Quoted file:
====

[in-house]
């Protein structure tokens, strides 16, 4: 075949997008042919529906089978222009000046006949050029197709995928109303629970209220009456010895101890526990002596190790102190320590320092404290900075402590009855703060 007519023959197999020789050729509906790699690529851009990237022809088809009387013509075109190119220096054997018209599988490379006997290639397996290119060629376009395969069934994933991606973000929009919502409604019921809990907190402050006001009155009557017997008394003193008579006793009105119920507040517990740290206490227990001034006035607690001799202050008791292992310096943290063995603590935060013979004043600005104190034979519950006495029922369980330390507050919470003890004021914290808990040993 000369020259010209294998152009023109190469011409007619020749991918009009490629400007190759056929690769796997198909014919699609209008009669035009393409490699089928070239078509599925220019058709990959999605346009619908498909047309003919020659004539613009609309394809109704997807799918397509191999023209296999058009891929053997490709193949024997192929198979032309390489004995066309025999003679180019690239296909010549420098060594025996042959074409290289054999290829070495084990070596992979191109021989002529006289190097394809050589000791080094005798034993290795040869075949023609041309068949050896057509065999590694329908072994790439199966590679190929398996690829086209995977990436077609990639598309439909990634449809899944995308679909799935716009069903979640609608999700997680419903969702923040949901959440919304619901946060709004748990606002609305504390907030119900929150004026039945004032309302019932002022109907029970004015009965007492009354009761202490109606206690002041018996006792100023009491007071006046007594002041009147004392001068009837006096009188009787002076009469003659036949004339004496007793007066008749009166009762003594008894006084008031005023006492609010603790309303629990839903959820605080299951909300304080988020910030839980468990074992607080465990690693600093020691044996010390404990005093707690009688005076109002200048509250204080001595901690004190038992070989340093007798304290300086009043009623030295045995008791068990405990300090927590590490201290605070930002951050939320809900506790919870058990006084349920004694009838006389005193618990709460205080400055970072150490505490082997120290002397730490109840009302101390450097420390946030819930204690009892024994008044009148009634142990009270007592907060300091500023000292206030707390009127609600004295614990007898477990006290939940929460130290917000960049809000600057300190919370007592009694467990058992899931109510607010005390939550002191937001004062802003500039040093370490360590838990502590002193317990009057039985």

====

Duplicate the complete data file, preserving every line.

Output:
[in-house]
């Protein structure tokens, strides 16, 4: 075949997008042919529906089978222009000046006949050029197709995928109303629970209220009456010895101890526990002596190790102190320590320092404290900075402590009855703060 007519023959197999020789050729509906790699690529851009990237022809088809009387013509075109190119220096054997018209599988490379006997290639397996290119060629376009395969069934994933991606973000929009919502409604019921809990907190402050006001009155009557017997008394003193008579006793009105119920507040517990740290206490227990001034006035607690001799202050008791292992310096943290063995603590935060013979004043600005104190034979519950006495029922369980330390507050919470003890004021914290808990040993 000369020259010209294998152009023109190469011409007619020749991918009009490629400007190759056929690769796997198909014919699609209008009669035009393409490699089928070239078509599925220019058709990959999605346009619908498909047309003919020659004539613009609309394809109704997807799918397509191999023209296999058009891929053997490709193949024997192929198979032309390489004995066309025999003679180019690239296909010549420098060594025996042959074409290289054999290829070495084990070596992979191109021989002529006289190097394809050589000791080094005798034993290795040869075949023609041309068949050896057509065999590694329908072994790439199966590679190929398996690829086209995977990436077609990639598309439909990634449809899944995308679909799935716009069903979640609608999700997680419903969702923040949901959440919304619901946060709004748990606002609305504390907030119900929150004026039945004032309302019932002022109907029970004015009965007492009354009761202490109606206690002041018996006792100023009491007071006046007594002041009147004392001068009837006096009188009787002076009469003659036949004339004496007793007066008749009166009762003594008894006084008031005023006492609010603790309303629990839903959820605080299951909300304080988020910030839980468990074992607080465990690693600093020691044996010390404990005093707690009688005076109002200048509250204080001595901690004190038992070989340093007798304290300086009043009623030295045995008791068990405990300090927590590490201290605070930002951050939320809900506790919870058990006084349920004694009838006389005193618990709460205080400055970072150490505490082997120290002397730490109840009302101390450097420390946030819930204690009892024994008044009148009634142990009270007592907060300091500023000292206030707390009127609600004295614990007898477990006290939940929460130290917000960049809000600057300190919370007592009694467990058992899931109510607010005390939550002191937001004062802003500039040093370490360590838990502590002193317990009057039985």